When a stable home for Registered persons closed, why are people surprised that the result is homelessness? Are people really so stupid to believe that residency laws don't negatively impact their precious registry? No home means no monitoring. I'm sure that "building code" crap was a convenient excuse for shutting down the hotel.
Vann Thomas Motel closed, registered sex offenders forced out
Posted: Thursday, February 5, 2015 6:48 pm | Updated: 8:41 pm, Thu Feb 5, 2015.
by Eddie Burkhalter
The state Fire Marshal's Office has forced the closure of the Vann Thomas Motel in Anniston, according to the owner’s son.
That means the registered sex offenders who had lived there are now scattered across the area, said Calhoun County Sheriff Larry Amerson.
Amerson said as of Thursday afternoon 11 registered sex offenders who had lived at the motel, located at 3002 McClellan Blvd., had reported to the Sheriff's Office that they would have to move. Registered sex offenders are required by law to report when they relocate.
“The issue for us is, they don’t have a place to go, and so we’re going to have a group who are essential homeless at least for a short term,” Amerson said.
Asked what the offenders will be required to do by law after leaving the motel, Amerson said the law allows for them to be homeless, but they must check in each week and report where they are living, whether that be under a bridge or elsewhere, he said.
Bill Wilkens Jr., standing outside his father’s motel Thursday, said an inspector from the state Fire Marshal's Office came to the motel Jan. 29 and informed him the business would have three days to close.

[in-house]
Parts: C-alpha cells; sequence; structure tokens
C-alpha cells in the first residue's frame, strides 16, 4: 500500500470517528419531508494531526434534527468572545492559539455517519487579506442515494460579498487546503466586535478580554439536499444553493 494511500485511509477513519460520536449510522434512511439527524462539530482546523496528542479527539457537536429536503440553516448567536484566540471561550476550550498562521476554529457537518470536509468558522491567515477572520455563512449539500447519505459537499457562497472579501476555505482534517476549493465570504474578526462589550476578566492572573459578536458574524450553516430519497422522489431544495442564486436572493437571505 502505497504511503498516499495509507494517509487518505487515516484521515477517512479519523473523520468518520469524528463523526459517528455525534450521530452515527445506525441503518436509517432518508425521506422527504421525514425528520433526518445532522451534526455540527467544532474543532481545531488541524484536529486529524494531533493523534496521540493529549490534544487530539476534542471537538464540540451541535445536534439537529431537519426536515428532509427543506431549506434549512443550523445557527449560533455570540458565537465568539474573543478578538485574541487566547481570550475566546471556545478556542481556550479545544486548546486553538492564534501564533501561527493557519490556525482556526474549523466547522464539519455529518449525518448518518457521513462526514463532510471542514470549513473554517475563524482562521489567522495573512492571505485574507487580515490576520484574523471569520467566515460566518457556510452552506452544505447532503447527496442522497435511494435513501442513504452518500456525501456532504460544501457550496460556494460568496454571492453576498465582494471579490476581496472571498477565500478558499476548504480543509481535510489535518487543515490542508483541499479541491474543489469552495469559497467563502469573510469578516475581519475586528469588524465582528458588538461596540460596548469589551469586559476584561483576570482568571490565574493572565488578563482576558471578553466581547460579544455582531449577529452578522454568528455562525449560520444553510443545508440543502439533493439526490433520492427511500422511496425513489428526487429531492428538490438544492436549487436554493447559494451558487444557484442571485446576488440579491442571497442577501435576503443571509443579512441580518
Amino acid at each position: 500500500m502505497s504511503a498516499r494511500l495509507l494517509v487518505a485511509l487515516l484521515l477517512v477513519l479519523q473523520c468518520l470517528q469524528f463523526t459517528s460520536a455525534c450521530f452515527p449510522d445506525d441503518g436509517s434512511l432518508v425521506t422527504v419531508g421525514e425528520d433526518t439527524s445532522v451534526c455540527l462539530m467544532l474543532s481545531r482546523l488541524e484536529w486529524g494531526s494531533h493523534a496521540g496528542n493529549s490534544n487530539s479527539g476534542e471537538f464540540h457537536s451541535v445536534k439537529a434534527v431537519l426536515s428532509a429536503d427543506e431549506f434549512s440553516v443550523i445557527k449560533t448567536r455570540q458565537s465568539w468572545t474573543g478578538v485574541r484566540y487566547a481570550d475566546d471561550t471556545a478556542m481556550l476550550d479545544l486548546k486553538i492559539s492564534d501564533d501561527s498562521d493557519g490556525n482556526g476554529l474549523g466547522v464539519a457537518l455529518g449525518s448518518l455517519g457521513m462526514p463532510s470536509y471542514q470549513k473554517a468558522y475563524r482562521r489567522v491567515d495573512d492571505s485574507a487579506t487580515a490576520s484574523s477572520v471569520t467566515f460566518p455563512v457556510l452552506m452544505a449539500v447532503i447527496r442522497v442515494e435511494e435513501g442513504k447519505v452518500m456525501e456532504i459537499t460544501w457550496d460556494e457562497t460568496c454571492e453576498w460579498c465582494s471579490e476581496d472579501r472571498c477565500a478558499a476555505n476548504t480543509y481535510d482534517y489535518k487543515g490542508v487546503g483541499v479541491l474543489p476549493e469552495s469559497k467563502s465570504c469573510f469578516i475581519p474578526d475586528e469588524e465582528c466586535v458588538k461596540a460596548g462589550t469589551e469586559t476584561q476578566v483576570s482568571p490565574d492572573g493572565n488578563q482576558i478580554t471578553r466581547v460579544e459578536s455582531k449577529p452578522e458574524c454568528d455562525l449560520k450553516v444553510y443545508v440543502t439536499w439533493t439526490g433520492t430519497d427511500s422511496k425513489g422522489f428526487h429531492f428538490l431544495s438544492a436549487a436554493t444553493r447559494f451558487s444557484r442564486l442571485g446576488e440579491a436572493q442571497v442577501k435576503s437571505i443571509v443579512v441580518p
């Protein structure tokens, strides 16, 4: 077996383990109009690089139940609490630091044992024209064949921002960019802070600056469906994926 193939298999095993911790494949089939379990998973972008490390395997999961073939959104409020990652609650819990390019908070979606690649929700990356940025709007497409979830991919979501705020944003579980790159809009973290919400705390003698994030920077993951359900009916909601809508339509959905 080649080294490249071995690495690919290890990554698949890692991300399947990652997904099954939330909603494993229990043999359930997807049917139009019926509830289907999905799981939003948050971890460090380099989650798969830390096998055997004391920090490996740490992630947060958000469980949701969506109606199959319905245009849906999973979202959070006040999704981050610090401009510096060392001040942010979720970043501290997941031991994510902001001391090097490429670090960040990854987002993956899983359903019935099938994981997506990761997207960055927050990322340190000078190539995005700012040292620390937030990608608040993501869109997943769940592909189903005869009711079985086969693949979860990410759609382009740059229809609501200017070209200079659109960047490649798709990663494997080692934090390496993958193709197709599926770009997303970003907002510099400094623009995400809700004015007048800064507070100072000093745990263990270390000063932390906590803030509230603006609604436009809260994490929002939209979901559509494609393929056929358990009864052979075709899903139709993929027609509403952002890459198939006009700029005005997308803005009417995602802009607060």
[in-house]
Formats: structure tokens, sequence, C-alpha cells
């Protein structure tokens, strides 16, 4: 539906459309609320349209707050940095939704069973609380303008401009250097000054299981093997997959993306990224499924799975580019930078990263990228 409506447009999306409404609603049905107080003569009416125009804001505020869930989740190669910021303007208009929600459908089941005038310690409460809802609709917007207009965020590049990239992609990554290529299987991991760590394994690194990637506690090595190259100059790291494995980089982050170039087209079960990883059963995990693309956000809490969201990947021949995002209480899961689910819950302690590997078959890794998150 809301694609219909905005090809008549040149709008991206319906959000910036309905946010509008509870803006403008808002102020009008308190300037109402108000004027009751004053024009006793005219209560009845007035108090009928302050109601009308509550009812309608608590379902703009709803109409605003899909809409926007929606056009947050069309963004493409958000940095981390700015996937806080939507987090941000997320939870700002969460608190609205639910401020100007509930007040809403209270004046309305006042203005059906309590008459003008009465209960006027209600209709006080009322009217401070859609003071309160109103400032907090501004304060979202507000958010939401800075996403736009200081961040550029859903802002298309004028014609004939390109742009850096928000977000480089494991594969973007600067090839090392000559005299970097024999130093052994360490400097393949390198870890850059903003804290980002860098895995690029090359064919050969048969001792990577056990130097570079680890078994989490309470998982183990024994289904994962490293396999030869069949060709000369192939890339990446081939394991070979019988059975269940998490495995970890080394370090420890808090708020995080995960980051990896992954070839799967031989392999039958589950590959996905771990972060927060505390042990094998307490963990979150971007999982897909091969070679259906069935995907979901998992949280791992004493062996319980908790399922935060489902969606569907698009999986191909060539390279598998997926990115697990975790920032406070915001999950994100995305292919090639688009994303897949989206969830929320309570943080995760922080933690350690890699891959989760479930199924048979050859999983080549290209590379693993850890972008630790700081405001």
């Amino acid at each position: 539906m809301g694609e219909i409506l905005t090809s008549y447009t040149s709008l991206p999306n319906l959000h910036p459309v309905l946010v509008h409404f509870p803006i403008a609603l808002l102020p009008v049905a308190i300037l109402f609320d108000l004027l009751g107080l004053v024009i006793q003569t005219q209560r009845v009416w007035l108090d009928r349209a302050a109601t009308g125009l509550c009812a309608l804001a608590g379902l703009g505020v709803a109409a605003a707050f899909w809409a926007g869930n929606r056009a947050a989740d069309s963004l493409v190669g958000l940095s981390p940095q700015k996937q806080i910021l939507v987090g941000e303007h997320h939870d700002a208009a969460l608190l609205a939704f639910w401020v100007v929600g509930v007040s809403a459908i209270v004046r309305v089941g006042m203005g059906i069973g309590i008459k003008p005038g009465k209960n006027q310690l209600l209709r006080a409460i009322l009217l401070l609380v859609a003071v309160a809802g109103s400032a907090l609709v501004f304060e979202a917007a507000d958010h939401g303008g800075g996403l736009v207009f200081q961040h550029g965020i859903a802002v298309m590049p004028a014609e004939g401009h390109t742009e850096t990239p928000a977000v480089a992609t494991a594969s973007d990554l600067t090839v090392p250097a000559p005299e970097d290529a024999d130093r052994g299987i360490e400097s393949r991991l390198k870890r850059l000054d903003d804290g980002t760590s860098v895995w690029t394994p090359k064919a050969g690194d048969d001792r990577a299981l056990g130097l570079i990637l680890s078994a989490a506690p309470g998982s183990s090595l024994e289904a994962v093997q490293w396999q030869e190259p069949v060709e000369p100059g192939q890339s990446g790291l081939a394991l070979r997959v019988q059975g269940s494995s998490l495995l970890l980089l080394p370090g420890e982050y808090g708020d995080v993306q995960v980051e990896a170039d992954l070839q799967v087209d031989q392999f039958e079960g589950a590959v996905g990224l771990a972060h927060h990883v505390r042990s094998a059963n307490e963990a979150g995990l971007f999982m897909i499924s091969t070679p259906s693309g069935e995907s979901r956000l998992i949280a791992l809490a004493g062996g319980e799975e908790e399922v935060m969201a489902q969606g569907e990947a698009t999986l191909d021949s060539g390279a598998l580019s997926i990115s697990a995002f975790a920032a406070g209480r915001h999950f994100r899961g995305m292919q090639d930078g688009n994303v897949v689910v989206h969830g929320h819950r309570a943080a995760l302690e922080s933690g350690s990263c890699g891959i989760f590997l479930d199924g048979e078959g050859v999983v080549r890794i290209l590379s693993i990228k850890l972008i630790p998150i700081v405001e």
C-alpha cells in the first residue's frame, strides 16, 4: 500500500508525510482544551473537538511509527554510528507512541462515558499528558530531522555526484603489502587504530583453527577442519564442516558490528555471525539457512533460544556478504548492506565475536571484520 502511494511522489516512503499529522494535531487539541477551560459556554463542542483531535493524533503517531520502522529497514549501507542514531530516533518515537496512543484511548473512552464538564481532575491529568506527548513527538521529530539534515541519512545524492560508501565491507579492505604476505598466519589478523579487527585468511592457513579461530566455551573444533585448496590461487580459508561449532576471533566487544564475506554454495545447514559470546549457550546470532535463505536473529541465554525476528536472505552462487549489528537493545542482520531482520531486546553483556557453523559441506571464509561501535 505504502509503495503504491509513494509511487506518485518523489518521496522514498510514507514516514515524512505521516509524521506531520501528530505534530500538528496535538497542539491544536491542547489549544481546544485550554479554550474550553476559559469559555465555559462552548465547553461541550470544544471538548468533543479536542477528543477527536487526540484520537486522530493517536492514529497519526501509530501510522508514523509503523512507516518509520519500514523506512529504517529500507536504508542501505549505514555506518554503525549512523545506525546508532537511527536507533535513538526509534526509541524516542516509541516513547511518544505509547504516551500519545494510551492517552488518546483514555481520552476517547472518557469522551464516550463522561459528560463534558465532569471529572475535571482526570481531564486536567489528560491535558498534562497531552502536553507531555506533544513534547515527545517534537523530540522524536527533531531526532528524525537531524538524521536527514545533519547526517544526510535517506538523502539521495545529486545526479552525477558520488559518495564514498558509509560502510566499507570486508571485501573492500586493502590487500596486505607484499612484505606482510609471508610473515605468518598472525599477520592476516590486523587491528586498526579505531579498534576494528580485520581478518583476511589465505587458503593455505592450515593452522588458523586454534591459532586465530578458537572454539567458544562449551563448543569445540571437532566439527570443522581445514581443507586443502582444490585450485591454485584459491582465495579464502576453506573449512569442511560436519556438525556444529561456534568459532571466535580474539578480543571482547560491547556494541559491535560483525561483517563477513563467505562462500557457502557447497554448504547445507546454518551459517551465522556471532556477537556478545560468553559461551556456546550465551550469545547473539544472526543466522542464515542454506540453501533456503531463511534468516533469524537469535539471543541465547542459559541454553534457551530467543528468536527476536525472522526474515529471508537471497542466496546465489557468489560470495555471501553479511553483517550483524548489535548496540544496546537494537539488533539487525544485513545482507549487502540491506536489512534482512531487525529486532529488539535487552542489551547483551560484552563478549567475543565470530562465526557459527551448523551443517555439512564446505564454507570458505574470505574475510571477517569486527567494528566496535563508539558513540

“The building wasn’t up to code,” Wilkens said was the reason the state inspector gave him for the closure. Wilkens said it was an old building, adding, “Of course it’s not going to be up to code.”
Attempts to reach the state Fire Marshal’s Office Thursday were unsuccessful.
Wilkens said 26 people who were staying at the hotel had to leave. Most had done so by Thursday, but one couple loaded garbage bags of belongings into a Ford truck as Wilkens talked to a reporter outside the motel. Most had already left, he said.
A sheriff’s deputy who is responsible for helping keep track of the county’s registered sex offenders came to the motel Thursday to ask Wilkens where the offenders who had lived there had moved, and Wilkens said he told the deputy “I don’t know.”
“The police department used to bring people up here, because they’d know where they are,” Wilkens said. “We’ve got some good managers here and they know who’s who and what they’ve done. They’ll report a problem.”
“This isn’t the Hilton,” Wilkens said. “But it serves a need. Now you’ve got people that are homeless. Have no place to go. One guy told me he was going to be living in his truck."